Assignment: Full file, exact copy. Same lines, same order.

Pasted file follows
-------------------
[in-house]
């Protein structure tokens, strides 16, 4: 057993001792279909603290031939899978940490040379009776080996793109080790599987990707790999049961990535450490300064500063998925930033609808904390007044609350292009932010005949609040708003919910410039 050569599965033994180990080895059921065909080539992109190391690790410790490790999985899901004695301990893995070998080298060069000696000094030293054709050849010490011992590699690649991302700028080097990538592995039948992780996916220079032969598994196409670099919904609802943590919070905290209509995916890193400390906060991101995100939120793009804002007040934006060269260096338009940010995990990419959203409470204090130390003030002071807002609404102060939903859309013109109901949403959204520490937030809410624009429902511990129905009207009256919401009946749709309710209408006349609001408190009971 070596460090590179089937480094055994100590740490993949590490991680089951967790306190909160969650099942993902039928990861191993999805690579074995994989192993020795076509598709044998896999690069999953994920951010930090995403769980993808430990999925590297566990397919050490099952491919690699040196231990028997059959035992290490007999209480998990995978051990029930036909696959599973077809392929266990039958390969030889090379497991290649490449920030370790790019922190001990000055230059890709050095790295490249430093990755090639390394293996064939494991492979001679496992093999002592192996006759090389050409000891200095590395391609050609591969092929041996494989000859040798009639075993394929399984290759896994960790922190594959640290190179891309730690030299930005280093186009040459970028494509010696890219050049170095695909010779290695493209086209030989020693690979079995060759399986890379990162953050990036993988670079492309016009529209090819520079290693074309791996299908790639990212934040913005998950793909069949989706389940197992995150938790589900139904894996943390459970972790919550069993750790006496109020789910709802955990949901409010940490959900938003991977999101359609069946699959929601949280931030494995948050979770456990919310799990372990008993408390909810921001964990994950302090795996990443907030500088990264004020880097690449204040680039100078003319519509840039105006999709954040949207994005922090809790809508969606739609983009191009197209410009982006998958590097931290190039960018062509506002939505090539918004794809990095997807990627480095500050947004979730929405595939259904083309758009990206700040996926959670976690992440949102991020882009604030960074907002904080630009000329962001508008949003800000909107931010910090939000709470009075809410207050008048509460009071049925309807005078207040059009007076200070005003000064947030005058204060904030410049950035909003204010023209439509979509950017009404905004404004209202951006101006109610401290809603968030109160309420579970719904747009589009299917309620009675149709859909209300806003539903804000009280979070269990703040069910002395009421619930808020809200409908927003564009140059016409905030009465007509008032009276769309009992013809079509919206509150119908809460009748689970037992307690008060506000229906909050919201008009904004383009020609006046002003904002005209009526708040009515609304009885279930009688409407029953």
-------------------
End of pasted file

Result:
[in-house]
């Protein structure tokens, strides 16, 4: 057993001792279909603290031939899978940490040379009776080996793109080790599987990707790999049961990535450490300064500063998925930033609808904390007044609350292009932010005949609040708003919910410039 050569599965033994180990080895059921065909080539992109190391690790410790490790999985899901004695301990893995070998080298060069000696000094030293054709050849010490011992590699690649991302700028080097990538592995039948992780996916220079032969598994196409670099919904609802943590919070905290209509995916890193400390906060991101995100939120793009804002007040934006060269260096338009940010995990990419959203409470204090130390003030002071807002609404102060939903859309013109109901949403959204520490937030809410624009429902511990129905009207009256919401009946749709309710209408006349609001408190009971 070596460090590179089937480094055994100590740490993949590490991680089951967790306190909160969650099942993902039928990861191993999805690579074995994989192993020795076509598709044998896999690069999953994920951010930090995403769980993808430990999925590297566990397919050490099952491919690699040196231990028997059959035992290490007999209480998990995978051990029930036909696959599973077809392929266990039958390969030889090379497991290649490449920030370790790019922190001990000055230059890709050095790295490249430093990755090639390394293996064939494991492979001679496992093999002592192996006759090389050409000891200095590395391609050609591969092929041996494989000859040798009639075993394929399984290759896994960790922190594959640290190179891309730690030299930005280093186009040459970028494509010696890219050049170095695909010779290695493209086209030989020693690979079995060759399986890379990162953050990036993988670079492309016009529209090819520079290693074309791996299908790639990212934040913005998950793909069949989706389940197992995150938790589900139904894996943390459970972790919550069993750790006496109020789910709802955990949901409010940490959900938003991977999101359609069946699959929601949280931030494995948050979770456990919310799990372990008993408390909810921001964990994950302090795996990443907030500088990264004020880097690449204040680039100078003319519509840039105006999709954040949207994005922090809790809508969606739609983009191009197209410009982006998958590097931290190039960018062509506002939505090539918004794809990095997807990627480095500050947004979730929405595939259904083309758009990206700040996926959670976690992440949102991020882009604030960074907002904080630009000329962001508008949003800000909107931010910090939000709470009075809410207050008048509460009071049925309807005078207040059009007076200070005003000064947030005058204060904030410049950035909003204010023209439509979509950017009404905004404004209202951006101006109610401290809603968030109160309420579970719904747009589009299917309620009675149709859909209300806003539903804000009280979070269990703040069910002395009421619930808020809200409908927003564009140059016409905030009465007509008032009276769309009992013809079509919206509150119908809460009748689970037992307690008060506000229906909050919201008009904004383009020609006046002003904002005209009526708040009515609304009885279930009688409407029953």